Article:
forfeiture money for pursuing the failed drug war. It behooves them 
to pump up the statistics on their anti-drug efforts because they get 
paid. Recently, in Bay City, a lawyer complained that the city should 
save the cost of participating in the Bay Area Narcotics Enforcement 
Team. The ensuing discussion revealed that the federal government 
gave Bay City police a $60,000 grant to participate in the drug 
enforcement team. In Detroit, Mayor Dave Bing recently announced that 
police could use more than $2 million in drug forfeiture money to 
purchase crime-fighting technology that the city could not otherwise afford.

In an atmosphere where education dollars are hard to come by, where 
budget cuts threaten the existence of social services, where health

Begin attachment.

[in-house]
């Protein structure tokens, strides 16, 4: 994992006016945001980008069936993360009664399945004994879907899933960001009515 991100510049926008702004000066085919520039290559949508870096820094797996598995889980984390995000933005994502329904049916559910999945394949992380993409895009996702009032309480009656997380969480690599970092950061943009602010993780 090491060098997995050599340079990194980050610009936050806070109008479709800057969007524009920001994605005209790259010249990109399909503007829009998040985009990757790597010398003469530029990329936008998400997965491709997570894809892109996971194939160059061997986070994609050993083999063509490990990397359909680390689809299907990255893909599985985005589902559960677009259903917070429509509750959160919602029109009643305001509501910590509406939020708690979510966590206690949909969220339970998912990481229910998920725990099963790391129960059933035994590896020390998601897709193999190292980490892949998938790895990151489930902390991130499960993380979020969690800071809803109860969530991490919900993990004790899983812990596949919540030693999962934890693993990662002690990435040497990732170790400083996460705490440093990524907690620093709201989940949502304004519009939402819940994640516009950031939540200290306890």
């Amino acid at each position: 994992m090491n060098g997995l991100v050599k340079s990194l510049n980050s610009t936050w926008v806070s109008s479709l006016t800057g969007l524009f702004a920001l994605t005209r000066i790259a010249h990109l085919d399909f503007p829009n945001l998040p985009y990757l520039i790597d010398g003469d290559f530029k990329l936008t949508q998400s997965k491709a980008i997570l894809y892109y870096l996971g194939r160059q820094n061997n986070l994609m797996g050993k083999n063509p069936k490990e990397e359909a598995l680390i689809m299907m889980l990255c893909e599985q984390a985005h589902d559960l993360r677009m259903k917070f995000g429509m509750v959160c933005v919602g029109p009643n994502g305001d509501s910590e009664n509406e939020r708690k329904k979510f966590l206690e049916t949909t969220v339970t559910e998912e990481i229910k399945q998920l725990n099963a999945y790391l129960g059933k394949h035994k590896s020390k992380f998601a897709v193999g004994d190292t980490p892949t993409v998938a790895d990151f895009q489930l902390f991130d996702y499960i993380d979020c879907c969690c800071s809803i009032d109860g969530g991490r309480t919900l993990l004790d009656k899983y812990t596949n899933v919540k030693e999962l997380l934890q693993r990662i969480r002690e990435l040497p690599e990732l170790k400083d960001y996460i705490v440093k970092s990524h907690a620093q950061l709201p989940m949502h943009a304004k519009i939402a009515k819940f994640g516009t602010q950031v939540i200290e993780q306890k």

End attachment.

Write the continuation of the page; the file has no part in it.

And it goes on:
care costs have nearly paralyzed the nation, anti-drug money still 
flows without impediment into dark coffers across the nation.

There's money to be made

I believe a lot of the talk among political entities about being able 
to control dosage and purity of the drug is partly cover for deciding 
just who is going to make the profits from a plant that has been used 
by indigenous peoples since the dawn of history. In a Dec. 5 press 
release, California's Union of Medical Marijuana Patients revealed 
that the U.S. Department of Health and Human Services is "about to 
award an exclusive license to Kannalife Sciences, Inc. of New York to 
develop medical therapeutics based on the chemistry of cannabis."

There's big money to be made, and the folks who handle big money want